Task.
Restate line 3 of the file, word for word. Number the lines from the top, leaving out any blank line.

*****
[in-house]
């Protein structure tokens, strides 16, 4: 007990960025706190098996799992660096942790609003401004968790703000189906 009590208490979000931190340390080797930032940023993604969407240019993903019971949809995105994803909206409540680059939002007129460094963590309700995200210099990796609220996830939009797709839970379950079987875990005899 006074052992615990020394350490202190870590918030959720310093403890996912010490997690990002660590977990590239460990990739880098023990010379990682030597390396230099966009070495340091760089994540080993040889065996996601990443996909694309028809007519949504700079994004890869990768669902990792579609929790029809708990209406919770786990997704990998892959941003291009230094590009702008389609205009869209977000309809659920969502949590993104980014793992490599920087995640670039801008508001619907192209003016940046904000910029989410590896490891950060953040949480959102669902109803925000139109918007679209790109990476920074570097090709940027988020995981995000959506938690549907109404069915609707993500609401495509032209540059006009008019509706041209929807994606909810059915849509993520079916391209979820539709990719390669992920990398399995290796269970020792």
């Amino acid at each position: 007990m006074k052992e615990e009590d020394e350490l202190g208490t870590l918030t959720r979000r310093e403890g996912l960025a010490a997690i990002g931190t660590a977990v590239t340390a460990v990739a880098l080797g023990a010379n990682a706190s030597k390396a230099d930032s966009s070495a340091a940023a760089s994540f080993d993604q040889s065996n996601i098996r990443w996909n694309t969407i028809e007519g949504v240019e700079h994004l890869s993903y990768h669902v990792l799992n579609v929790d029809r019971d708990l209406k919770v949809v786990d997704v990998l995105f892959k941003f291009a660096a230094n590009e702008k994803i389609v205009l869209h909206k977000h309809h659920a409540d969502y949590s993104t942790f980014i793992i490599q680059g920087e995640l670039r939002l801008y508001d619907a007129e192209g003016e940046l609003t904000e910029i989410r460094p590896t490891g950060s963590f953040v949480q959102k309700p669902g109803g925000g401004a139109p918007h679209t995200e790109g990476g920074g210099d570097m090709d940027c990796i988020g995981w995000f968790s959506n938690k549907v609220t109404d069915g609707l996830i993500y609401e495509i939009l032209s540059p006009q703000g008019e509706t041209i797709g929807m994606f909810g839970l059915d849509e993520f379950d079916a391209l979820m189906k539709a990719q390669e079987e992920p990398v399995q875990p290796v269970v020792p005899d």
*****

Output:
């Amino acid at each position: 007990m006074k052992e615990e009590d020394e350490l202190g208490t870590l918030t959720r979000r310093e403890g996912l960025a010490a997690i990002g931190t660590a977990v590239t340390a460990v990739a880098l080797g023990a010379n990682a706190s030597k390396a230099d930032s966009s070495a340091a940023a760089s994540f080993d993604q040889s065996n996601i098996r990443w996909n694309t969407i028809e007519g949504v240019e700079h994004l890869s993903y990768h669902v990792l799992n579609v929790d029809r019971d708990l209406k919770v949809v786990d997704v990998l995105f892959k941003f291009a660096a230094n590009e702008k994803i389609v205009l869209h909206k977000h309809h659920a409540d969502y949590s993104t942790f980014i793992i490599q680059g920087e995640l670039r939002l801008y508001d619907a007129e192209g003016e940046l609003t904000e910029i989410r460094p590896t490891g950060s963590f953040v949480q959102k309700p669902g109803g925000g401004a139109p918007h679209t995200e790109g990476g920074g210099d570097m090709d940027c990796i988020g995981w995000f968790s959506n938690k549907v609220t109404d069915g609707l996830i993500y609401e495509i939009l032209s540059p006009q703000g008019e509706t041209i797709g929807m994606f909810g839970l059915d849509e993520f379950d079916a391209l979820m189906k539709a990719q390669e079987e992920p990398v399995q875990p290796v269970v020792p005899d």